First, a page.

One of the things that system managers should (and sometimes do) care passionately about is the detail of the file I/O performance of their systems. Modern applications are often extremely disk-intensive, and the average system manager is largely unaware of the real performance of his or her disk subsystems, aside from the high-level "total bytes in/out" statistics provided by the average management tool. hIOmon from HyperIO aims to solve this problem by providing real low-level statistics, down to a per-file level if desired, for disk input and output.

The package uses WMI (Windows Management Instrumentation) to acquire its information WMI is built into Windows, and is Microsoft's way of allowing management and monitoring applications low-level information about the system – including disk traffic. hIOmon provides a means of dipping into this information and pulling data out as per manager-defined criteria.

When you install the package, it places some background services on the machine that perform the actual data collection. The interface between this stuff and the user is provided by a pair of applications: the WMI Browser and the presentation client.

The WMI browser is the more functional of the two applications. You use it to define exactly how the system is to be monitored – notably by telling it what directory and files to include/exclude in its monitoring, and what type of activity to monitor for each set of files – but it also provides a wide selection of reporting facilities as well. It also contains the various startup options for the hIOmon services (you can flag which services to start automatically with Windows and which you'll do by hand, and you can tell it what file/facility filters to use by default).

Aside from being the configuration system, the WMI browser will also report on the status of the hIOmon system – what log files are in use, how the system is performing, and so on – so that you can ensure everything's working as you expect (and that it's not filling up your disk because you've chosen to log too much). A particularly useful part of the browser's functionality, though, is its "Top Ten" report, which gives an instant view of activity based on your chosen criteria. You specify a metric (total data read, file size, and so on) and a sort sequence option (% idle time, file size, and so on) and it'll produce an instant report showing the top ten items that fit your criteria and a simple total based on your metric (so if you'd said "number of bytes read" it'd tell you how many bytes had been read since startup for each item). There are dozens of options in the metric and sort option menus, but it can be interesting to go through some and understand what's going on.

For example, if you ask it to tell you the top ten processes that are accessing files, you'll probably see that your AV package sits at the top of the list, because it's processing pretty well every document you open.

When you've used the WMI browser to get a feel for the behaviour of the system, you can then use the presentation client to drill down into the data. The main difference between the two packages is that while the WMI browser works in a Web browser window (so you have to refresh pages between operations) the presentation client is a Java applet that can sit and provide you data (either summary information or the full detail) in real time, just like a Windows application. The client lets you make your file selections and then reports the activity of the related files; it'll also replay stats from saved activity sets if you so wish.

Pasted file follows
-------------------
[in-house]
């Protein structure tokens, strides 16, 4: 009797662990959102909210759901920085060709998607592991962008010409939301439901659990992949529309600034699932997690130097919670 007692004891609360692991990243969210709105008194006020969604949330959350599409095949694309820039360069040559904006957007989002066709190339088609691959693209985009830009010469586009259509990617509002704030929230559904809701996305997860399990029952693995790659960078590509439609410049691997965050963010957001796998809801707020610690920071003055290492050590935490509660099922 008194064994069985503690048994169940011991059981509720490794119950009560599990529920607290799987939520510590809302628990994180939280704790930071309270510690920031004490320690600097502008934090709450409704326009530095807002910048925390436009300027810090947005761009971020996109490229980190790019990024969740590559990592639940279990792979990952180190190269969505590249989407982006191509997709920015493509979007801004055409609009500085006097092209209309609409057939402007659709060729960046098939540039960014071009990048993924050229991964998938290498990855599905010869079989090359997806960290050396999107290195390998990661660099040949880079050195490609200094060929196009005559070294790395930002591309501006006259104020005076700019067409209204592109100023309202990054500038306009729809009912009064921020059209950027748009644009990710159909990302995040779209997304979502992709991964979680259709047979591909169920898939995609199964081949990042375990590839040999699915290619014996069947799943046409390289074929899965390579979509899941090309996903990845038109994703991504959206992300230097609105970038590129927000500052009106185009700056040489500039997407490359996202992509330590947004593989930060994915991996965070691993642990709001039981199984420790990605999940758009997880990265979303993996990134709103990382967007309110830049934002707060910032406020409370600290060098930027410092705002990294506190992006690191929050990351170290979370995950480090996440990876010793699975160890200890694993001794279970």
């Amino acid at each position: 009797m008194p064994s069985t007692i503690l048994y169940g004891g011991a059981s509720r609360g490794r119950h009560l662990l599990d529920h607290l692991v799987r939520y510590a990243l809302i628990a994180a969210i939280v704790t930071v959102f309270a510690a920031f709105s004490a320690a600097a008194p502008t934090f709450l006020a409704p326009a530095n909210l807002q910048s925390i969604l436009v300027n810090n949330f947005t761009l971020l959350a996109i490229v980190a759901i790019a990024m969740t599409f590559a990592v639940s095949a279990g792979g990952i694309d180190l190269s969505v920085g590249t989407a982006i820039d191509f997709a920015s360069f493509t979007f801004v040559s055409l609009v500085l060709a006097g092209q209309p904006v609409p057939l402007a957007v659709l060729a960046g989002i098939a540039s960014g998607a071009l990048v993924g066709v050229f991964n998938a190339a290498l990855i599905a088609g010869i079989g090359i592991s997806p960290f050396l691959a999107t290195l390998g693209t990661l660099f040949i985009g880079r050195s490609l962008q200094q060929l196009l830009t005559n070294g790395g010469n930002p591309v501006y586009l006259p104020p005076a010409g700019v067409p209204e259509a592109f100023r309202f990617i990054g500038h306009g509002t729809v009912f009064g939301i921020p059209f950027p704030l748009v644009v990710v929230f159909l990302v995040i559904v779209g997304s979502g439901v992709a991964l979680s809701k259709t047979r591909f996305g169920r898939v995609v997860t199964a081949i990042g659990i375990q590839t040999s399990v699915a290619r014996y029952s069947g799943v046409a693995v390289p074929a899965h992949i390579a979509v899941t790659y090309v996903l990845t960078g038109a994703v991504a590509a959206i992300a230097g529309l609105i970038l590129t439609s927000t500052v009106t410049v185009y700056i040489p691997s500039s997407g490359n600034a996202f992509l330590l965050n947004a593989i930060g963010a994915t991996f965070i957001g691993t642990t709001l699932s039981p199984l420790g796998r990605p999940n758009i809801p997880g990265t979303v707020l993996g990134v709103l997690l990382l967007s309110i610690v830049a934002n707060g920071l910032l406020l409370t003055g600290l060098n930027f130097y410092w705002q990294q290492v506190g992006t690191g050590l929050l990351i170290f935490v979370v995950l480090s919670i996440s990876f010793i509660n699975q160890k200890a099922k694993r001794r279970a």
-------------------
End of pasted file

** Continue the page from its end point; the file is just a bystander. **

Aside from the supplied applications, it's also worth mentioning that the vendors provide a couple more ways into the data. One is a set of VBScript scripts, which use the hIOmon low-level interfaces to retrieve data programmatically. These are useful if you're thinking of producing your own applications, as they provide examples of accessing the various parameters (both performance stats and interfaces into extra stuff such as the hIOmon status data) which you can build upon for your own custom solutions. The other extra gadget is a command-line executable that interfaces to the hIOmon functionality, which again is useful if you want to build your own, automated scripts that use I/O performance stats.

There's only one thing that lets this product down, and that's its friendliness. The presentation client is okay, but the WMI browser GUI is pretty abysmal – they could at least have applied some basic design to it and made it a bit more intuitive. Using the package requires at least some comprehension of the internals of WMI, because although we said earlier than you define metrics and whatnot in terms of things like the number of bytes read, the options in the pull-down menus are all things like "DataXfer_SizeMin_Read" and "IOPCount_ControlOpenCreate" - not exactly the stuff of high usability ratings. Sadly the lack of friendliness continues into the documentation too – although the user guide does include some reasonably comprehensible "quick start" content, it reads more like a degree-level computer science textbook than a guide for the average system manager.

This lack of usability is a shame, because the underlying functionality of the product itself appears to be sensibly implemented and is, once you've figured out how the hell to use it, potentially very valuable to the system manager. And in fact, it's clear that someone at HyperIO can do GUI design, because the presentation client's actually not bad – it's mainly the WMI browser that looks bad. So please, HyperIO, sort out your usability – it'll make a potentially useful product usable.

OUR VERDICT

As we've alluded to in the review, some of the terms used in the user interface will be hard to grasp; we'd suggest that you get a book on WMI and how it works if you're to stand a chance of using this product properly.